We are a public forum committed to collective reasoning and the imagination of a more just world. Join today to help us keep the discussion of ideas free and open to everyone, and enjoy member benefits like our quarterly books.
In This Version
there’s an impulse for privacy though I realize
that testimony streams from every delightful
opening the body
has to offer.
Or if the narrator is guilty, so be it.
I can tell from your profile
you like hiking, parrots,
and you’re afraid of getting old.
I am too. Who isn’t?
Only the young
who will never
know what pleasure could
As if pleasure isn’t
historical. As if our bodies
or relaxed according to
dictators, bureaucrats, the inventors
of trans fats.
They don’t know
what we go through, and defending
pleasure kills it
before the judge
Farewell, Mississippi, farewell.
If it was a game,
you won, if it wasn’t,
I’m embarrassed to say
you turned me on.
The needless battles, the false posture
of glory, defeat.
There was no terrorist
among us but you
imagined the worst in everything
and took it all down with you.
Nor have I ever watched the contrails of jets
from a palm tree and coral reef resort,
sequestered on a Caribbean island shaped
like a common button mushroom
like Sarah. “It’s never scary for me,” she says.
When the seagulls congregate
around the thin wrapper of a Snickers bar, the mother
squawking at her babies, I imagine there must be something gullible
in the very forms of nature, the way capital flows
in the sky—streamlined,
consistent, if even for the occasional
turbulent interlude. Everything versus how
we behaved on the ground,
(looters, robbers, rapists) which is mostly tragic.
I find the entire plot of land
guarded by land and wire excessively sorrowful. Or am
I mistaken? Is the sky sorrowful and the land
a funerary urn? Ornate, yet childish, like spoiled little rich girls
who hate each other yet deserve each other
so one wonders why they can’t kiss
and make up, jump into
a cab and go to the party where they’ll meet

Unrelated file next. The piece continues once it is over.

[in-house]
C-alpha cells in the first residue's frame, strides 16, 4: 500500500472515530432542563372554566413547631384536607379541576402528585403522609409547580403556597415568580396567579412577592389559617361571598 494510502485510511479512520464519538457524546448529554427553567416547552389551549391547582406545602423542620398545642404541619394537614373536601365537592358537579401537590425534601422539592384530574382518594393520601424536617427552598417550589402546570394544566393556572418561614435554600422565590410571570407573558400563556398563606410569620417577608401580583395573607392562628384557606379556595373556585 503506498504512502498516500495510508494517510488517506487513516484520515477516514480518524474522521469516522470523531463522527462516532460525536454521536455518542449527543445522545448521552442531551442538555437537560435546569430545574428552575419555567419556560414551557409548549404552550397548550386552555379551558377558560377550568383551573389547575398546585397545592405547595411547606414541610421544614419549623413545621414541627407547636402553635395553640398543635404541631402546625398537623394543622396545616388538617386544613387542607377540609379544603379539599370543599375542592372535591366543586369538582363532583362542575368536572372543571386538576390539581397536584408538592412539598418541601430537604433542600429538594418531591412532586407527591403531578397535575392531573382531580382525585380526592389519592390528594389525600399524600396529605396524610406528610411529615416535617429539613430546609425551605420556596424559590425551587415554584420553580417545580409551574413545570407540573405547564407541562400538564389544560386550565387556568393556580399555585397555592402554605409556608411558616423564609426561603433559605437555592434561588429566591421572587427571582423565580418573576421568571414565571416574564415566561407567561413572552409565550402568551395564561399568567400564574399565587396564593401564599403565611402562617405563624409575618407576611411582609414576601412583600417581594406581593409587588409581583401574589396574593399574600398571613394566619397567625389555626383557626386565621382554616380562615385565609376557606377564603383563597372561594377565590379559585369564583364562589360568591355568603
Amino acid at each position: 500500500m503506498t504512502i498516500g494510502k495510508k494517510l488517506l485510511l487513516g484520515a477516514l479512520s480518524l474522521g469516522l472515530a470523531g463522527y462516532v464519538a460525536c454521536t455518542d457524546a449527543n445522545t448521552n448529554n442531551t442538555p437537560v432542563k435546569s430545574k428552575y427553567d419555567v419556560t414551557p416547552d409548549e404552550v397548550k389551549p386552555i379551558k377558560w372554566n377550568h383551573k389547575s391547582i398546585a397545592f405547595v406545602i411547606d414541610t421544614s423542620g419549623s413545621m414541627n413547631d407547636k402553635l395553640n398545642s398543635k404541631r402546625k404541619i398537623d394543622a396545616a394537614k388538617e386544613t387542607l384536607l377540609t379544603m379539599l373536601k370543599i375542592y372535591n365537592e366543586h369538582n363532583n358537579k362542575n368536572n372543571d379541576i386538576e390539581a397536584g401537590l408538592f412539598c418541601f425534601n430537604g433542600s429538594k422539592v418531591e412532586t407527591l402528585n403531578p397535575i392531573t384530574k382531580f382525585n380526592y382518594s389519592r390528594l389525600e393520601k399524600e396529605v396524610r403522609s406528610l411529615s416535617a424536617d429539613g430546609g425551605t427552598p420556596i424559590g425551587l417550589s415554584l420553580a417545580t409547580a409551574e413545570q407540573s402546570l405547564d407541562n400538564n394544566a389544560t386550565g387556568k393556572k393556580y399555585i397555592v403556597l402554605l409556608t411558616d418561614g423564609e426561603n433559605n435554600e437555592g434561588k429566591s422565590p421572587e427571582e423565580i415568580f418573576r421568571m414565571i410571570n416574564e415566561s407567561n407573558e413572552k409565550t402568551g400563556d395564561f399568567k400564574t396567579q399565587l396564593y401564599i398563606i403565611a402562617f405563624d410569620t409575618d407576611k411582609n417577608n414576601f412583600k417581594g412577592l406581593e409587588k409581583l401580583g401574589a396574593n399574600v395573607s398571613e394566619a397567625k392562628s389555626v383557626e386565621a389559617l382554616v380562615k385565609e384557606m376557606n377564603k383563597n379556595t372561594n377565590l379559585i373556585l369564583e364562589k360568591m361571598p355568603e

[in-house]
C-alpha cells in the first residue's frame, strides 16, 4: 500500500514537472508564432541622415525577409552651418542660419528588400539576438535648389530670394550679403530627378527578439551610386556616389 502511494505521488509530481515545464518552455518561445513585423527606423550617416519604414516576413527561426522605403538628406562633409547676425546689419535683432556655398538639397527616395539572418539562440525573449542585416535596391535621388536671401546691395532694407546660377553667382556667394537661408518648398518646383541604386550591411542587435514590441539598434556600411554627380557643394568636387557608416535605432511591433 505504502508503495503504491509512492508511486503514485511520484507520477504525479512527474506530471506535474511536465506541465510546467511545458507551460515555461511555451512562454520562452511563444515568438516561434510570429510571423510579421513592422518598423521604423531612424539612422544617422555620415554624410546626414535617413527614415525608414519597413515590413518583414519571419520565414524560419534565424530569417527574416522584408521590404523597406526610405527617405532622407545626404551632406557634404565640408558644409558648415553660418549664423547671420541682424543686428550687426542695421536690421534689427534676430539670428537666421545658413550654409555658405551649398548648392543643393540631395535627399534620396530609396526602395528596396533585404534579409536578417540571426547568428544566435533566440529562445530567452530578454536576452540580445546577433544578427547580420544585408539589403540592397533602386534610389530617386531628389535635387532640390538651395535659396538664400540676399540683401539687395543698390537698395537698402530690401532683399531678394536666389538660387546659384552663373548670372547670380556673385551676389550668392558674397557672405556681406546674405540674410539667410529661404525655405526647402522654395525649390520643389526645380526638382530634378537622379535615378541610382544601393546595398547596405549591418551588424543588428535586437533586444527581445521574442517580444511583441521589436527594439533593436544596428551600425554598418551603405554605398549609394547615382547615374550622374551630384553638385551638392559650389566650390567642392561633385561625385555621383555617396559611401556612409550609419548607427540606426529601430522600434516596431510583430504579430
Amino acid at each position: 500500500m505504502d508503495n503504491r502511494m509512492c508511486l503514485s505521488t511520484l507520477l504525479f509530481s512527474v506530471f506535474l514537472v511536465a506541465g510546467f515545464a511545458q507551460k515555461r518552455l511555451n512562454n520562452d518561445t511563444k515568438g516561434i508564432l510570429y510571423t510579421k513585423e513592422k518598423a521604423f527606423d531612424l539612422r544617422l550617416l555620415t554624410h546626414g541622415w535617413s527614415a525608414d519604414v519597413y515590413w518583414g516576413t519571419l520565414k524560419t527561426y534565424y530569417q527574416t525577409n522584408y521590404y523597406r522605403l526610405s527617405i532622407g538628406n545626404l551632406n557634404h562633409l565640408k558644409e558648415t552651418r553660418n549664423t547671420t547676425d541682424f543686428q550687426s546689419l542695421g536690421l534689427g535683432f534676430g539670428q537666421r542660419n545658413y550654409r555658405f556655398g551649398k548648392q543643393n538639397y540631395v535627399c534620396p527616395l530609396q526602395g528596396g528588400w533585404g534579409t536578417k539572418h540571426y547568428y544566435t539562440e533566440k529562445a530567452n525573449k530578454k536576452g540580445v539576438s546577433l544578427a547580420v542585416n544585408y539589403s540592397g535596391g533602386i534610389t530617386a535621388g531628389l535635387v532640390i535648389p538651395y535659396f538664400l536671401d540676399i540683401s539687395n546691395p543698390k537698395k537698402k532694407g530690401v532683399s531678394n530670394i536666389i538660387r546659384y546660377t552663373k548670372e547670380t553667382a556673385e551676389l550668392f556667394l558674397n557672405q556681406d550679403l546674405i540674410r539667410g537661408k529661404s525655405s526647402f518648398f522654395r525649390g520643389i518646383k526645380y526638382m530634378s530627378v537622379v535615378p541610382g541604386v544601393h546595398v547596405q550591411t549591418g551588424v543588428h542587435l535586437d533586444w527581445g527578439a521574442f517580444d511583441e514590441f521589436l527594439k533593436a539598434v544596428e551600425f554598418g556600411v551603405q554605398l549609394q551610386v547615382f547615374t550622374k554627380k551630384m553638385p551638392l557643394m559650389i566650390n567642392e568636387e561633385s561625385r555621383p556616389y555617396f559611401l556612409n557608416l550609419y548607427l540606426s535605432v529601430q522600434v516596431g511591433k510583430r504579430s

more of themselves and drink
the world into drained bank accounts.
And at the moment when the poem
becomes most poignant, when the terrifying
premonition has fulfilled
the contours of the wish, when all that mattered
converged on that one hint, when the poet suddenly realizes
she has slowly
and successfully backed away from the cruelty
of the sun, she sweetly brings
the title back into her poem and says in a whisper
“Two Sarahs,” so that everyone
knows she has won.
Sandra Simonds is the author of four published books of poetry: Steal It Back, The Sonnets, Mother Was a Tragic Girl, and Warsaw Bikini. Her fifth book, Further Problems with Pleasure, was the winner of the 2015 Akron Poetry Prize and will be out in February 2017. Her poems have been included in the Best American Poetry 2015 and 2014 and have appeared in many literary journals, including Poetry, American Poetry Review, Chicago Review, Granta, Ploughshares, Fence, Court Green, and Lana Turner. She is an assistant professor of English and Humanities at Thomas University.
Vital reading on politics, literature, and more in your inbox. Sign up for our Weekly Newsletter, Monthly Roundup, and event notifications.
In her new book, Danish poet Olga Ravn writes with open love, pity, and compassion for her strange yet familiar creations.
Draconian individual punishment distracts from systemic change and reinforces the cruelest and most racist system of incarceration on the planet.
Our well-being depends on a better understanding of how the logic of labor has twisted our relationship with pleasure.